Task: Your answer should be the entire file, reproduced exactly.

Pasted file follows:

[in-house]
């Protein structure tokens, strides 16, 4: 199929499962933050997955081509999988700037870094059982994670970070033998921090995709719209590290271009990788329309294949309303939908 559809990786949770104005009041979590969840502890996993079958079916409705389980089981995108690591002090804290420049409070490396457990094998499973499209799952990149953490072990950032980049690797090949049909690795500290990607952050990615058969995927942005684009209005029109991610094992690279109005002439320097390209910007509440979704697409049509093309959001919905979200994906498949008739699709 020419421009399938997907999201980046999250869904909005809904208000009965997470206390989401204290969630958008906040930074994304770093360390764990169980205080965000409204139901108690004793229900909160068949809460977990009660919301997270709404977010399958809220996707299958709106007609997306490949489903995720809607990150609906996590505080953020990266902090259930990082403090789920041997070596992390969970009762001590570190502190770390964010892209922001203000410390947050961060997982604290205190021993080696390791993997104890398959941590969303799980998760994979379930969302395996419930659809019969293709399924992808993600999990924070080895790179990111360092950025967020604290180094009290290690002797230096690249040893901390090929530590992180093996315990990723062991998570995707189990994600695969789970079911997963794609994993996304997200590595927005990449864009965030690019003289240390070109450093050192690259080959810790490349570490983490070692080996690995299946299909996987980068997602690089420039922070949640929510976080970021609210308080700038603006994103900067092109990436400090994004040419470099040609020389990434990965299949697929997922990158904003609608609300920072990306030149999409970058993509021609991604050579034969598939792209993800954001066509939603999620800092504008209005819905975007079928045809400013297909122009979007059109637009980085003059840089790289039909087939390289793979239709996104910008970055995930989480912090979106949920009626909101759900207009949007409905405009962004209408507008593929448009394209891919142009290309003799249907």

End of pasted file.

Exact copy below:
[in-house]
């Protein structure tokens, strides 16, 4: 199929499962933050997955081509999988700037870094059982994670970070033998921090995709719209590290271009990788329309294949309303939908 559809990786949770104005009041979590969840502890996993079958079916409705389980089981995108690591002090804290420049409070490396457990094998499973499209799952990149953490072990950032980049690797090949049909690795500290990607952050990615058969995927942005684009209005029109991610094992690279109005002439320097390209910007509440979704697409049509093309959001919905979200994906498949008739699709 020419421009399938997907999201980046999250869904909005809904208000009965997470206390989401204290969630958008906040930074994304770093360390764990169980205080965000409204139901108690004793229900909160068949809460977990009660919301997270709404977010399958809220996707299958709106007609997306490949489903995720809607990150609906996590505080953020990266902090259930990082403090789920041997070596992390969970009762001590570190502190770390964010892209922001203000410390947050961060997982604290205190021993080696390791993997104890398959941590969303799980998760994979379930969302395996419930659809019969293709399924992808993600999990924070080895790179990111360092950025967020604290180094009290290690002797230096690249040893901390090929530590992180093996315990990723062991998570995707189990994600695969789970079911997963794609994993996304997200590595927005990449864009965030690019003289240390070109450093050192690259080959810790490349570490983490070692080996690995299946299909996987980068997602690089420039922070949640929510976080970021609210308080700038603006994103900067092109990436400090994004040419470099040609020389990434990965299949697929997922990158904003609608609300920072990306030149999409970058993509021609991604050579034969598939792209993800954001066509939603999620800092504008209005819905975007079928045809400013297909122009979007059109637009980085003059840089790289039909087939390289793979239709996104910008970055995930989480912090979106949920009626909101759900207009949007409905405009962004209408507008593929448009394209891919142009290309003799249907």